Bernice Rink didn't need to see this week's eye-popping inflation report to know that prices are getting painfully high. She can see it every time she goes to the supermarket.

"Oh my God," says Rink, "you can hardly buy groceries."

Prices of everyday items have surged during the pandemic, thanks to a toxic combination of staffing shortages and supply chain woes. The rising prices are souring the national mood and taking a political toll on President Biden.

The busy Christmas shopping season is almost here. Unfortunately, a lot of holiday merchandise is tied up in traffic, and Bonnie Ross is starting to sweat.

"We're at the point where if you don't ship now, it's not going," says Ross, sales manager for the California-based clothing company Nothin' But Net. "The buyers are saying, 'If it's not here, I can't take it.'"

For months now, Ross has been anxiously tracking the progress of her company's Christmas clothing orders from factories in Asia to cargo terminals on the West Coast.

Updated November 10, 2021 at 9:48 AM ET

Surging prices are steadily chipping away at Americans' buying power – as well as President Biden's approval rating.

The Labor Department reported Wednesday that consumer prices were 6.2% higher in October than a year ago. That's the sharpest increase since November of 1990.

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Updated November 5, 2021 at 11:46 AM ET

A strong rebound in job growth in October is raising hopes for a long-awaited recovery in the labor market. But millions of workers remain on the sidelines — and the economy needs them back.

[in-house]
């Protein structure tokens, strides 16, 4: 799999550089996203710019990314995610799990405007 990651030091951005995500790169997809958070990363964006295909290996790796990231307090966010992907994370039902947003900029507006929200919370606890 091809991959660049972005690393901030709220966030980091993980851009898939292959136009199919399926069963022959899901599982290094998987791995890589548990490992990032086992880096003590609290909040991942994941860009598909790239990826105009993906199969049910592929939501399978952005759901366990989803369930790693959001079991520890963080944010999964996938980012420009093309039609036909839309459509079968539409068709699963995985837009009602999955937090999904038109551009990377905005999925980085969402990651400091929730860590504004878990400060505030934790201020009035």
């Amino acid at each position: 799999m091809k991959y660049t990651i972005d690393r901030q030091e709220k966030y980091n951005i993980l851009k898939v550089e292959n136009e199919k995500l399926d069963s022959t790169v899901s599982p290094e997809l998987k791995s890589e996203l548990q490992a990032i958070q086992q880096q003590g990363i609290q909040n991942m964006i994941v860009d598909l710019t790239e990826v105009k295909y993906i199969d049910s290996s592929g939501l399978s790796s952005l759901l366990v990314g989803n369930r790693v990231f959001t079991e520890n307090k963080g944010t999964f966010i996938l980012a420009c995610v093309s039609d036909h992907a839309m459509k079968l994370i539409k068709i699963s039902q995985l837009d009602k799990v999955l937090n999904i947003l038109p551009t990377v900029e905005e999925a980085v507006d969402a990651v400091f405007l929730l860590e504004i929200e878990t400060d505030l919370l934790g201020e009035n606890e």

The Labor Department reported Friday that U.S. employers added 531,000 jobs last month. Job gains for August and September were also revised upward. The unemployment rate fell to 4.6% from 4.8% in September.

Treasury Secretary Janet Yellen said on Wednesday she expects inflation to come down from its three-decade highs in the second half of next year as pandemic pressures on the economy ease.

The Commerce Department reported Friday that consumer prices in September, as measured by the Federal Reserve's preferred yardstick, were 4.4% higher than a year ago. That was the steepest increase since 1991.

Updated November 3, 2021 at 5:23 PM ET

The Federal Reserve is caught in a delicate balancing act as it tries to steer the country out of an unprecedented pandemic.

On one side, the Fed feels the economy still needs help given that the U.S. has yet to recover nearly 5 million jobs that were lost during the pandemic.

But the Fed is also facing another opposing problem: Inflation has climbed to its highest level in three decades as Americans have gone on a spending spree that has sparked widespread shortages.

Updated October 28, 2021 at 8:39 AM ET

On the Fourth of July, the U.S. economy looked ready to skyrocket.

"We're seeing record job creation and record economic growth," President Biden said then as he encouraged Americans to celebrate their newfound independence from the coronavirus pandemic.

By Labor Day, however, the economy looked more like a dud, its midsummer sparkle smothered by a wave of delta variant infections and persistent supply chain problems.